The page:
Go Out With the Old in Tel Aviv

1. Where to Stay

A room in the Hotel Montefiore, a newly reopened twenties mansion.Photo: Courtesy of the Hotel Montefiore

Request a balcony room in the Ottoman-era mansion Hotel Montefiore (from $350), which opened two months ago. The dozen rooms have Bauhaus-era furnishings, artwork by local talents like Ohad Matalon and David Adika, and bath products by local olive-oil company Olia. Book several weeks in advance during fall Jewish holidays.

Neve Zedek Hotel (Deganya St., 4; 011-972-54-207-0706; from about $400) also debuted in July, in a more posh part of the White City. A top-floor suite has an outdoor Jacuzzi, but request suite one or two for garden access. Guests receive a discount at the excellent Near Eastern bistro Nana.

Tel Aviv’s oldest but still luxurious hotel, the Dan, (from $175) completed renovations last month. All 170 rooms have Wi-Fi, iPod connections, and LCD TVs. By October, the hotel’s four restaurants and lounges will be relocated for prime Mediterranean views. Get an ocean vista of your own when you stay in the Sea View Executive Room.

2. Where to Eat

Dallal's stone patio. Photo: Courtesy of Dallal

Eat in a glass-walled dining room overlooking the Mediterranean at Herbert Samuel (011-972-3-516-6516). The restaurant, which opened last fall, is ruled by Israeli culinary icon Yonatan Roshfeld. He kick-started Tel Aviv’s haute boîte boom a decade ago and now creates modern Med dishes like anchovies spiked with roasted peppers and Jerusalem-artichoke soup with truffle sauce.

While visiting the Suzanne Dalal arts and cultural complex, break for lunch on the stone patio at Dallal. The Euro-Mediterranean spot opened in November and also sells Fresh bread and croissants at a joining French-style café and bakery.

Cordon Bleu–trained chef Meir Adoni is behind the inventive seafood that’s making Catit the city’s top table. Get seated at lunch—reservations aren’t required and you’ll spend about $30 less. Or order the warm-weather “Garden” menu, which includes appetizer and dessert or cheese course plus a glass of Champagne for about $50.

3. What to Do

From left, the gallery space of the Bauhaus Foundation Museum; handbags for sale at Mishi.Photo: Courtesy of the Bauhaus Foundation Museum/Courtesy of Mishi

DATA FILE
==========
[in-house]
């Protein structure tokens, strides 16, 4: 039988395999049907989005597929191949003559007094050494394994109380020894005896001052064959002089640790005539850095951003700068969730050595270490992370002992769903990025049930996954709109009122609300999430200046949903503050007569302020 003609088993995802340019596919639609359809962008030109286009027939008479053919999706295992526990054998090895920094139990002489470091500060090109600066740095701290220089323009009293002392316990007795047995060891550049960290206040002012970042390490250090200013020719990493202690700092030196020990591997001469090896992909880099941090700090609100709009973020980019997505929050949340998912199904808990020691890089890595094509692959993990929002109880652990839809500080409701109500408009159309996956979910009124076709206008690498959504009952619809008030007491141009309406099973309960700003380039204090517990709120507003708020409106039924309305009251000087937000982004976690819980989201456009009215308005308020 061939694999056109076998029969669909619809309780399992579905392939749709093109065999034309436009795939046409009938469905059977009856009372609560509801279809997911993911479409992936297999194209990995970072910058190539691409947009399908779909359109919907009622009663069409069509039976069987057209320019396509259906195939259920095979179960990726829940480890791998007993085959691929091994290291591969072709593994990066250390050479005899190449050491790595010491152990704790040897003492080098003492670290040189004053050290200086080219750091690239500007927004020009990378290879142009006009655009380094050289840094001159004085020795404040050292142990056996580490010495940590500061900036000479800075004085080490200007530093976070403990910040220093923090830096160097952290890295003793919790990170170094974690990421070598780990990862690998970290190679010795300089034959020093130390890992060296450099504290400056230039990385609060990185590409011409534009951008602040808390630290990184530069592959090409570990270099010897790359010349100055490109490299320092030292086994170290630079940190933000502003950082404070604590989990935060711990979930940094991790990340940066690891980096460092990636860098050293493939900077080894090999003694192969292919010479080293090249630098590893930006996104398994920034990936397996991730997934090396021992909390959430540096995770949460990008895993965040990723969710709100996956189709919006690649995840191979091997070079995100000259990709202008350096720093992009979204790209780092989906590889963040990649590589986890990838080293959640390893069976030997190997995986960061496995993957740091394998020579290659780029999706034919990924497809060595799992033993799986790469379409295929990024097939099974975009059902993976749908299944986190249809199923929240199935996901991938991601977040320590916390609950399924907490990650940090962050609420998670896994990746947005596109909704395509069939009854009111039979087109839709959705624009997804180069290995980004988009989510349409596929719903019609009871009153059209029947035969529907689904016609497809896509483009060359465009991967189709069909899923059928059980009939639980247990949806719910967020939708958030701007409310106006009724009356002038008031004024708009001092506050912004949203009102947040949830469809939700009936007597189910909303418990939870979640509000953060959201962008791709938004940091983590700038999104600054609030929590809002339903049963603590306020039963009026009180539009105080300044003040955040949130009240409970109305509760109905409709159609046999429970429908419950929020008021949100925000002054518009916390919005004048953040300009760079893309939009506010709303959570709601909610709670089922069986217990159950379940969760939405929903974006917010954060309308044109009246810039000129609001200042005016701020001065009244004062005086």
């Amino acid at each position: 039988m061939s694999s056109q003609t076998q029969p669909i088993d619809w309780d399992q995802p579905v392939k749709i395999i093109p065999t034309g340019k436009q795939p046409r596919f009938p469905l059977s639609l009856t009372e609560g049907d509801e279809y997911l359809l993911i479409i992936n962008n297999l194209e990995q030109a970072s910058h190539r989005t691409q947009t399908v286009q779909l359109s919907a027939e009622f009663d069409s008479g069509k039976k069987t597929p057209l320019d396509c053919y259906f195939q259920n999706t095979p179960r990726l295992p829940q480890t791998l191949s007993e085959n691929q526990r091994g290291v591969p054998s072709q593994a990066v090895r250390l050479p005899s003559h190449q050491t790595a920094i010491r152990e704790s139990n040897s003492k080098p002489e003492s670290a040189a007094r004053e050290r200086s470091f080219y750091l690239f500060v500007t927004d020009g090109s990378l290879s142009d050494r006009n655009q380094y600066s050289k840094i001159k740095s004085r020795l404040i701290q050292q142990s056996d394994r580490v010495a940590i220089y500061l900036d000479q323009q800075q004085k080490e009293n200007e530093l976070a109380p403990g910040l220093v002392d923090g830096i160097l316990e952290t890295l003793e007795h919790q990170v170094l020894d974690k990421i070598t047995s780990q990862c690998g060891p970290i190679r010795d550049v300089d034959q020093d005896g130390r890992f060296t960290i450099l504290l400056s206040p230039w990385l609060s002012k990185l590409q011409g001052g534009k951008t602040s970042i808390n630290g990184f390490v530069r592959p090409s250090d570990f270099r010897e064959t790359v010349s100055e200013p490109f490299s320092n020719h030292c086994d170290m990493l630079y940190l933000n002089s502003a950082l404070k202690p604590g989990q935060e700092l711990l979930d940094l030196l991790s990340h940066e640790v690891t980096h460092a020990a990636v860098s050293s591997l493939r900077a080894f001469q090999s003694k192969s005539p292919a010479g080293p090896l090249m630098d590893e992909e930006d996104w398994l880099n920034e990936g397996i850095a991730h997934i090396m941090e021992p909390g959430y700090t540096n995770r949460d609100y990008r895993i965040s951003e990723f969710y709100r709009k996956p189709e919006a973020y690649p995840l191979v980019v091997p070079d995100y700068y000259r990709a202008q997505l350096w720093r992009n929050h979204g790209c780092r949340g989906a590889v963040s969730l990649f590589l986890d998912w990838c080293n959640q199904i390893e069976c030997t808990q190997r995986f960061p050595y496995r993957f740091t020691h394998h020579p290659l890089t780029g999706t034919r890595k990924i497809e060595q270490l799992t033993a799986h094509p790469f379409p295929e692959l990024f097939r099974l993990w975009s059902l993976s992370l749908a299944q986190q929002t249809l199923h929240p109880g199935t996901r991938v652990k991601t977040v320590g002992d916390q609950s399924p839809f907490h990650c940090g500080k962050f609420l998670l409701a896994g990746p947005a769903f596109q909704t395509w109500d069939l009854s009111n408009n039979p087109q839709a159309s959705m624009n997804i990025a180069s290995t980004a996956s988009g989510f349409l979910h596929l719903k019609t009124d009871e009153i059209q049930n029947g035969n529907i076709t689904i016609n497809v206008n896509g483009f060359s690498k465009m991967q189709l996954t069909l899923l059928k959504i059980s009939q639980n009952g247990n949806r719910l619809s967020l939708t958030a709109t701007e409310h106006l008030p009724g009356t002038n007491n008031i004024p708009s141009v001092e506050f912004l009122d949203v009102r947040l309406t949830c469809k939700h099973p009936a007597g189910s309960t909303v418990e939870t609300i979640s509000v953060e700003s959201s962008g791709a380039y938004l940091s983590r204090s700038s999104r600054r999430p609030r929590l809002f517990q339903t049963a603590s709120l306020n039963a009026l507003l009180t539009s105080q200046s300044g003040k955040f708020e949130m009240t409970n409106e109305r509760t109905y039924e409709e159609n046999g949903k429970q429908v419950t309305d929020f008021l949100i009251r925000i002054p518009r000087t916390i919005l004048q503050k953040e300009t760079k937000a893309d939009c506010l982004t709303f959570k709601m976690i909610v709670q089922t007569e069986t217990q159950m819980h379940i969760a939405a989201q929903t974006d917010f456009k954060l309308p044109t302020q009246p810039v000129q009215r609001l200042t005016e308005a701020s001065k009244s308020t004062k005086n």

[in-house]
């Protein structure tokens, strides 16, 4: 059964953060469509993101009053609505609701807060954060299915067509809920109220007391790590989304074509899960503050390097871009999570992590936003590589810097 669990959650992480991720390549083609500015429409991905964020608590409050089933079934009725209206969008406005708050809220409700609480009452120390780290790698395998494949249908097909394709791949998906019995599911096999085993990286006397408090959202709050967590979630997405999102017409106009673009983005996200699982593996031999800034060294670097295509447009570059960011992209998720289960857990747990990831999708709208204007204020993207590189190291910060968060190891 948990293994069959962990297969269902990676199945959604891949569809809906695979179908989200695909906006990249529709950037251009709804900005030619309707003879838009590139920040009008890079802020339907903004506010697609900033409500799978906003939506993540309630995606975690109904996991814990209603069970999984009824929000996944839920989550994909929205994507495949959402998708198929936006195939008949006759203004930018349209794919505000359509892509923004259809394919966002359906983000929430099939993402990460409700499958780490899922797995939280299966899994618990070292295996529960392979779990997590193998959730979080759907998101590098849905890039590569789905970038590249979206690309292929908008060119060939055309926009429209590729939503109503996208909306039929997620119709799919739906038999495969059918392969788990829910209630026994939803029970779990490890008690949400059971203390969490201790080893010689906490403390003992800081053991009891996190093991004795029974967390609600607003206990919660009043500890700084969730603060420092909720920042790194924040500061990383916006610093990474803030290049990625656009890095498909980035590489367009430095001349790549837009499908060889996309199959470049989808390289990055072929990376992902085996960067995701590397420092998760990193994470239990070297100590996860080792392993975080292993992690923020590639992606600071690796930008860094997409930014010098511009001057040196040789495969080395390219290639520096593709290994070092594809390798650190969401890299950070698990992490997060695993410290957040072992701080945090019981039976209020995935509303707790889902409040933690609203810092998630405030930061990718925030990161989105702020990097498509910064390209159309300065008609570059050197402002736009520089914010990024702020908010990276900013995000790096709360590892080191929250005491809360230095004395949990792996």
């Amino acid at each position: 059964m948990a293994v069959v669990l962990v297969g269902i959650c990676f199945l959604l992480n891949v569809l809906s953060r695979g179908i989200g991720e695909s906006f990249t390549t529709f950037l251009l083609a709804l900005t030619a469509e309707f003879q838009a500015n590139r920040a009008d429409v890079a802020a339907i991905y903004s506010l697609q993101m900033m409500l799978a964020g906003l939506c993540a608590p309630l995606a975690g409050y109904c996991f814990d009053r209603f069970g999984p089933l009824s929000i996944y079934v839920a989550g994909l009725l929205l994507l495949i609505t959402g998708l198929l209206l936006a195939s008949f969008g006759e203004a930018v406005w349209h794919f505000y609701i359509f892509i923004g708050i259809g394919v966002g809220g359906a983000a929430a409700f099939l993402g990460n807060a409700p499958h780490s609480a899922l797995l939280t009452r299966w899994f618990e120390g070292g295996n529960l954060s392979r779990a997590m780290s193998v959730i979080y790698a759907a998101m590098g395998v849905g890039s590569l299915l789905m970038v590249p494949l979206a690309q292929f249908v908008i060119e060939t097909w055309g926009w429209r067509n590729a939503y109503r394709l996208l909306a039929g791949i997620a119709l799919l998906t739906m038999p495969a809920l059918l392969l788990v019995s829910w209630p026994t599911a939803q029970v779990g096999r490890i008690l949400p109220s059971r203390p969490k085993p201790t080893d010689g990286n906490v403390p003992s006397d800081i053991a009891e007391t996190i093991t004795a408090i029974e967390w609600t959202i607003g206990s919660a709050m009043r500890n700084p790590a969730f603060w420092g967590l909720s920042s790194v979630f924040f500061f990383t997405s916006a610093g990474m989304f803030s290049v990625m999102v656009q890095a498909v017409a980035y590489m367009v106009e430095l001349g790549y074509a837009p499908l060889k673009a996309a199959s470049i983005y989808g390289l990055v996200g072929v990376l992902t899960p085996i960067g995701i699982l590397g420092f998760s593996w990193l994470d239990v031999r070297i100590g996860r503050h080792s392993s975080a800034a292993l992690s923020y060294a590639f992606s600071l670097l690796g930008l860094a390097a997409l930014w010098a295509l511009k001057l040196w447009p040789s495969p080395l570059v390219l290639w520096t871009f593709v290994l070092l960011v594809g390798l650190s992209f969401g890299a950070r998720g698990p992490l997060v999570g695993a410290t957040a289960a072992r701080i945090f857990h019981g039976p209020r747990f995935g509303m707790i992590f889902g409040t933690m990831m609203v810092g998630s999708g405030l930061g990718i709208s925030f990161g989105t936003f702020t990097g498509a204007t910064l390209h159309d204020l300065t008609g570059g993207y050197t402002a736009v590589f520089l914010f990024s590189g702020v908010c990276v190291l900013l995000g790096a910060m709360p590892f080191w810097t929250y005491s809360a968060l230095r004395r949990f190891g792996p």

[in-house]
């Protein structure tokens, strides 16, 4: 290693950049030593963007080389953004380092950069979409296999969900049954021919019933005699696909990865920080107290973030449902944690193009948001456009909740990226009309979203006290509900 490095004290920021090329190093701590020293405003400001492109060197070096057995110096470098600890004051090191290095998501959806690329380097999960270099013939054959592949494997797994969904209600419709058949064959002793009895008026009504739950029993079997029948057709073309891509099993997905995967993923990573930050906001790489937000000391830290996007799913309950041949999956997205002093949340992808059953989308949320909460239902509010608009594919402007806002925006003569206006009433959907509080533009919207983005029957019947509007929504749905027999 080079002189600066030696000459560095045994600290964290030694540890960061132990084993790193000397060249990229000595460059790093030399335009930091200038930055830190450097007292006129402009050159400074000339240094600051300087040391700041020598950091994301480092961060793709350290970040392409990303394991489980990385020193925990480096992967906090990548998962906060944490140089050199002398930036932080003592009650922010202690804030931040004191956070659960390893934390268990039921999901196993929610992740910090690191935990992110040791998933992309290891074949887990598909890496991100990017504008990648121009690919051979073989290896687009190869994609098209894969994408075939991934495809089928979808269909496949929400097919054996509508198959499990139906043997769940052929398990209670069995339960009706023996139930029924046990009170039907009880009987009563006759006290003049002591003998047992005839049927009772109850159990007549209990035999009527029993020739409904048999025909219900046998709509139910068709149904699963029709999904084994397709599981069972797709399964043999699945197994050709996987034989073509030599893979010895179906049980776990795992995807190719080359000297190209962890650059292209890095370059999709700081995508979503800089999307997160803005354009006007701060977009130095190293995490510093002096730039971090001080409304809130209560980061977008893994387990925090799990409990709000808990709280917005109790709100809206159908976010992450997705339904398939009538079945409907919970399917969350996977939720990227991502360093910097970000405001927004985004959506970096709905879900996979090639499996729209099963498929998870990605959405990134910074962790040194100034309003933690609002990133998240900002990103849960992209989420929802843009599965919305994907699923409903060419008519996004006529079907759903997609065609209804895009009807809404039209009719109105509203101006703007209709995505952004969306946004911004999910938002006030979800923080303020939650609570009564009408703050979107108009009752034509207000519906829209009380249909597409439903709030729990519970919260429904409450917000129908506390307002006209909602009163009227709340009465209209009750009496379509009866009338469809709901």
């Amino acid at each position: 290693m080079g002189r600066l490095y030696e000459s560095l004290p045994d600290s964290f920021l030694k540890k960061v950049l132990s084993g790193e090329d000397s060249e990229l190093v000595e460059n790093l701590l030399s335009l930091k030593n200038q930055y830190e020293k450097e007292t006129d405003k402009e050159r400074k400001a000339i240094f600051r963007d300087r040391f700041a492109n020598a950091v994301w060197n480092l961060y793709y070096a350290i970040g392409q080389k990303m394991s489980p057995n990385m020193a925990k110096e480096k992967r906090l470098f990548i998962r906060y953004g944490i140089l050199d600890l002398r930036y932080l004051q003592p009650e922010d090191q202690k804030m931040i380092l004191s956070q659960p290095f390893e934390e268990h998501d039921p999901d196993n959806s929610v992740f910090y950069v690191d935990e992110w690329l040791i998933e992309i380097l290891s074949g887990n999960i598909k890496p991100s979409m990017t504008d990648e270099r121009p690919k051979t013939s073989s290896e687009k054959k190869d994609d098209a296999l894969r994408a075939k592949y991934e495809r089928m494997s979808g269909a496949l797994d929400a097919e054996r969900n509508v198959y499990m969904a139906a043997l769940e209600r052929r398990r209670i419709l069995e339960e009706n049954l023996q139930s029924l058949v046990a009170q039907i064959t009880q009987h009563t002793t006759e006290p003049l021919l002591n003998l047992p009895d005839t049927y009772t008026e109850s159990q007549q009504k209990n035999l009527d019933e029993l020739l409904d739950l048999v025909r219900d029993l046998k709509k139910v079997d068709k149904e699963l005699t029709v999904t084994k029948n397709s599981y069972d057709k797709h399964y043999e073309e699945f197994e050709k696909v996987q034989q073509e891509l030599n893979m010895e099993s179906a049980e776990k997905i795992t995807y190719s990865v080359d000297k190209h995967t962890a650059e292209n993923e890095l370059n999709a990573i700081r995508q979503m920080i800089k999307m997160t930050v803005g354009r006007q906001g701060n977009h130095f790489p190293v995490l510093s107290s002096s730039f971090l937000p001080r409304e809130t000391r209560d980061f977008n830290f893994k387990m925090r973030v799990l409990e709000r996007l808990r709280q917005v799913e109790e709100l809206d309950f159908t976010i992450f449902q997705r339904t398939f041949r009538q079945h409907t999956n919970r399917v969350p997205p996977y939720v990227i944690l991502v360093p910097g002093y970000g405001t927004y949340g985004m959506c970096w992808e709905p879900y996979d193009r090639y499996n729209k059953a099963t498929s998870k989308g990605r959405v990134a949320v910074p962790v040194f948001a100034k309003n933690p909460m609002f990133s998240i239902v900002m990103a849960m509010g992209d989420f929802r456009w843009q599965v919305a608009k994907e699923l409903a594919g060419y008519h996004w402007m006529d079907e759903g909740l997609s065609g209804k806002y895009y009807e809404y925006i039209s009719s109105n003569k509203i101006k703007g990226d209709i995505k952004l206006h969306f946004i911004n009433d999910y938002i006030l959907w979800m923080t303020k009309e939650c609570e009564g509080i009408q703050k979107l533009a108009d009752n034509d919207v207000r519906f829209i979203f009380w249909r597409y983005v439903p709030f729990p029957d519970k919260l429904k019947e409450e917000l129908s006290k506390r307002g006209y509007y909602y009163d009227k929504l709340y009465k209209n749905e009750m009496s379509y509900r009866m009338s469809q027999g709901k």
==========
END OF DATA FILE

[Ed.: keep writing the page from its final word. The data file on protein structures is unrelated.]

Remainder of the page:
Tel Aviv’s White City has the highest concentration (2,000 plus) of Bauhaus masterpieces in the world—many of them pristinely restored since the city became a UNESCO World Heritage site in 2003. To see the best of the bunch, take a two-hour walking tour with Bauhaus Center Tel Aviv, whose expert guides explain the movement’s history in English, Hebrew, and German. Afterward, browse films and small furnishings for sale at the center.

Stop into the new Bauhaus Foundation Museum (21 Bialik St.; 011-972-3-620-4664), a small gallery space opened inside a 1934 gem that houses original furnishings and designs by Marcel Breuer, Mies van der Rohe, and Bauhaus founder Walter Gropius. Walk the rest of Bialik Street to see twenty other pristine Bauhaus buildings.

Peruse boutiques in the blooming indie fashion district, the revitalized twenties-era Gan Ha’Hashmal district. Find quality leather purses, clutches, and wallets at Kisim or Mishi, and sexy, well-priced womenswear and home accessories at Delicatessen (4 Barzilai St.; 011-972-3-560-2297) and Sharon Brunsher. Pick up a pair of handmade pumps or sandals at Shani Bar or chunky gold jewelry at Ungar.

4. Insider’s Tip

The Tayelet promenade.Photo: Joanna Ben Dov

Tel Aviv, with its flat terrain and wide avenues, is great for biking. Rent a bike at O-Fun (197 Ben Yehudah St.; 011-972-3 544-2292) for $18 a day and take the Mediterranean-front promenade, Tayelet, the whole length of the city.

5. Oddball Day

The Flea Market in Jaffa. Photo: Mary B. Bloom

Experience a rare bastion of Jewish-Arab coexistence in the biblical city of Jaffa, only a short cab ride away from Tel Aviv. Arrive before noon at the Arab-owned Abu Hassan Ali Karavan (1 Ha’Dolphin St.; no phone)—there’s only one batch of hummus made daily. Shop for antiques and Arab-style clothing at the flea market, just past the clock tower (closed on Saturdays). Have an espresso at Puah (8 Rabbi Yochanan St.; 011-972-3-682-3821), an indoor-outdoor café at the flea market. Take in a play by deaf-blind actors at Na Laga’at Center (Haaliya Hashniya Dock, Jaffa Port; 011-972-3-633-0808), then dine next door at Blackout Restaurant, where blind waiters serve in a dining room with no lights. Finish with malabi, a traditional Arab dessert made from milk pudding with rose water at the Arab-owned ice-cream parlor Victory (Yehuda Margoza at Yefet St.).

6. Links

Information on Tel Aviv’s Bauhaus area and related tours can be found at Tel Aviv White City

The Tel Aviv Municipality’s tourism site offers a surprisingly comprehensive array of traveler tips ranging from major monuments to gay and lesbian activities.

Local publishing house Crossfields’ site offers a particularly easy-to-follow breakdown of what to explore by neighborhood.

Go Out With the Old in Tel Aviv